August 18, 2004
(Delta Flight #5883 to Omaha, Nebraska)
You were the sunshine, baby,
Whenever you smiled
But I call you Stormy today
All of a sudden that ole rain’s fallin’ down
And my world is cloudy and gray
You’ve gone away
Oh, Stormy, oh, Stormy
Bring back that sunny day
–“Stormy,” Classics IV
I would never see Stoney again.
I have no pictures of him, and yet his image remains grooved in my mind–my first real love, however ill-conceived.
Shortly after we parted, I drew a picture of him from memory. I needed to take something from that relationship, to make sense of that whirlwind month.
I may still have that charcoal somewhere, hidden in my attic.
Seems odd now, but I never knew much about him: where he came from; his parents; where he was born and where he went to high school; his thoughts; his real politics (though we all pretended to be liberals); his religion; and his hopes, dreams, aspirations.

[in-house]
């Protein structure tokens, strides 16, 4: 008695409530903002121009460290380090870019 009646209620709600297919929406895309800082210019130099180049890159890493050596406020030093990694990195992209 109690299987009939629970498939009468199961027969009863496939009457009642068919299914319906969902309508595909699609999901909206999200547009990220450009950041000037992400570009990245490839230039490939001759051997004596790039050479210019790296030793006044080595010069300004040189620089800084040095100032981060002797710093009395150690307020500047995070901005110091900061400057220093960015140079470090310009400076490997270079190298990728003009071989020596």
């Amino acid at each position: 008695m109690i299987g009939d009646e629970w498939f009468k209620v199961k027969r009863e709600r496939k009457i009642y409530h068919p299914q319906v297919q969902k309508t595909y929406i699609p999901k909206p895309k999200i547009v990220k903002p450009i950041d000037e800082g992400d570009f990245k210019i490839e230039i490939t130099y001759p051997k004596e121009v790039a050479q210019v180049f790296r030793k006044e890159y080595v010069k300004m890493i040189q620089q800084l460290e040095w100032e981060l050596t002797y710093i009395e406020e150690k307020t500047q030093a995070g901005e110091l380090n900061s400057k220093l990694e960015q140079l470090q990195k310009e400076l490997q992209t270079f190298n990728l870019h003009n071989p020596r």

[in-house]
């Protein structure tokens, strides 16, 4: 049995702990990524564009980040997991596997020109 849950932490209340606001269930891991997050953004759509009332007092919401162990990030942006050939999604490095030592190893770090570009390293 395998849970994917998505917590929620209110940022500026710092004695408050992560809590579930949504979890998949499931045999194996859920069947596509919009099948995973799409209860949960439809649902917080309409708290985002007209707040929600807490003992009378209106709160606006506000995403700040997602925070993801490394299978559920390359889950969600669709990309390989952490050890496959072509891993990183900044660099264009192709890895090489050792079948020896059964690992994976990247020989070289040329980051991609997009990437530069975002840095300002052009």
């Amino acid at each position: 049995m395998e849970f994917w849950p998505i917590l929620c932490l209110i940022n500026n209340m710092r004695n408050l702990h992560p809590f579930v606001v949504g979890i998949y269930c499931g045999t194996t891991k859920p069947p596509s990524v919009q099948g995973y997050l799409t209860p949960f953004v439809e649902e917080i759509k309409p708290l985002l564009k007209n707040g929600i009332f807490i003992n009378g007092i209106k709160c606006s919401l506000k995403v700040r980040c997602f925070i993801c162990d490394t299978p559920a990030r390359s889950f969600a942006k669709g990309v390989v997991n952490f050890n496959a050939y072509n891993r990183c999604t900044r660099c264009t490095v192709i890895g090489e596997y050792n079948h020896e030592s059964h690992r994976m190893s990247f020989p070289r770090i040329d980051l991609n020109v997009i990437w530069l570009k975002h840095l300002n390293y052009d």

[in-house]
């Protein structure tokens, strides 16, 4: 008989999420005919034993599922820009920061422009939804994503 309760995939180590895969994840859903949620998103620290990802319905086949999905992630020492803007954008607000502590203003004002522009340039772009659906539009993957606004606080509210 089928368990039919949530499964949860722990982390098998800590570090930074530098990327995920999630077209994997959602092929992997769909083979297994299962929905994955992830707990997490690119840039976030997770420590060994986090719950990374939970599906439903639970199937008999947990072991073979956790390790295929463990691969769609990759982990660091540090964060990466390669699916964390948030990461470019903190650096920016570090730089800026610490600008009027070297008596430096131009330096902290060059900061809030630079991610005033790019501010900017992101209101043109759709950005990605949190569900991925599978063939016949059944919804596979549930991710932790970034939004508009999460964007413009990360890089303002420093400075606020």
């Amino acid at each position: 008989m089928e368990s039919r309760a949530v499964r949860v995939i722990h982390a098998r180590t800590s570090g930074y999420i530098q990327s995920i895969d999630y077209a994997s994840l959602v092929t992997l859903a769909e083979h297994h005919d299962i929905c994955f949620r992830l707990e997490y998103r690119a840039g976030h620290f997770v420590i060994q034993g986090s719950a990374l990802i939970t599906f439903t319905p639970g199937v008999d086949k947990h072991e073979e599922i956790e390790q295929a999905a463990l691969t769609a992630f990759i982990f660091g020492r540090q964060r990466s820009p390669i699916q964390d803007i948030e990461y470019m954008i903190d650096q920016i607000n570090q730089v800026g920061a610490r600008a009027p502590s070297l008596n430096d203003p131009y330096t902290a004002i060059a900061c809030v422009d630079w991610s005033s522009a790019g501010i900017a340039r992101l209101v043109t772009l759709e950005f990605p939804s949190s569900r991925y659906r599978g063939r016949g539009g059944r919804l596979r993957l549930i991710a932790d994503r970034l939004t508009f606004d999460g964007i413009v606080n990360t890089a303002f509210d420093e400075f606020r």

I don’t even know if the name he gave me was genuine or fake.
In 1969, this is what I knew about Stoney: he liked rocks, rock music, and dope; he was born February 2, 1948 (or maybe 1949), making him an Aquarius; and he was tall and handsome in a dangerous sort of way: large amber eyes, slightly slanted, with long dark eyelashes; porcelain skin; and dark wavy hair, cut fairly short–above his shoulders.
He reminded me of the smooth-talking, slick version of the devil.
This is what I now know about Stoney: he didn’t like or respect women very much.
The day he split for New York, I was dealt the luckiest hand of my life.